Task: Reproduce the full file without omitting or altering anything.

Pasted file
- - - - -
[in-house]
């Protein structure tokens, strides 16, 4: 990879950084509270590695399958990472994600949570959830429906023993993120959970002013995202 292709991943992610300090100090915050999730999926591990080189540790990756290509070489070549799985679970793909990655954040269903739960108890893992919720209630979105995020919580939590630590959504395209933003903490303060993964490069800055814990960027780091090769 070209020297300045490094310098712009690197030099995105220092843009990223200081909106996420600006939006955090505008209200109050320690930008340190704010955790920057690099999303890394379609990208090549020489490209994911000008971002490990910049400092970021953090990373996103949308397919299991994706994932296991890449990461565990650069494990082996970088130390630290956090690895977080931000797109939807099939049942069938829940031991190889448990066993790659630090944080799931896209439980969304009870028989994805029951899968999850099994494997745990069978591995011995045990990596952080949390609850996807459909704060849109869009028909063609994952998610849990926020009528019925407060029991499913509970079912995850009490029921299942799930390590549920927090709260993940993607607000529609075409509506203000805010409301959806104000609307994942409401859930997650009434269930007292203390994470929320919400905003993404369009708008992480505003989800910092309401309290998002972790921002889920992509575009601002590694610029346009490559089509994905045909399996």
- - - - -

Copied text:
[in-house]
């Protein structure tokens, strides 16, 4: 990879950084509270590695399958990472994600949570959830429906023993993120959970002013995202 292709991943992610300090100090915050999730999926591990080189540790990756290509070489070549799985679970793909990655954040269903739960108890893992919720209630979105995020919580939590630590959504395209933003903490303060993964490069800055814990960027780091090769 070209020297300045490094310098712009690197030099995105220092843009990223200081909106996420600006939006955090505008209200109050320690930008340190704010955790920057690099999303890394379609990208090549020489490209994911000008971002490990910049400092970021953090990373996103949308397919299991994706994932296991890449990461565990650069494990082996970088130390630290956090690895977080931000797109939807099939049942069938829940031991190889448990066993790659630090944080799931896209439980969304009870028989994805029951899968999850099994494997745990069978591995011995045990990596952080949390609850996807459909704060849109869009028909063609994952998610849990926020009528019925407060029991499913509970079912995850009490029921299942799930390590549920927090709260993940993607607000529609075409509506203000805010409301959806104000609307994942409401859930997650009434269930007292203390994470929320919400905003993404369009708008992480505003989800910092309401309290998002972790921002889920992509575009601002590694610029346009490559089509994905045909399996």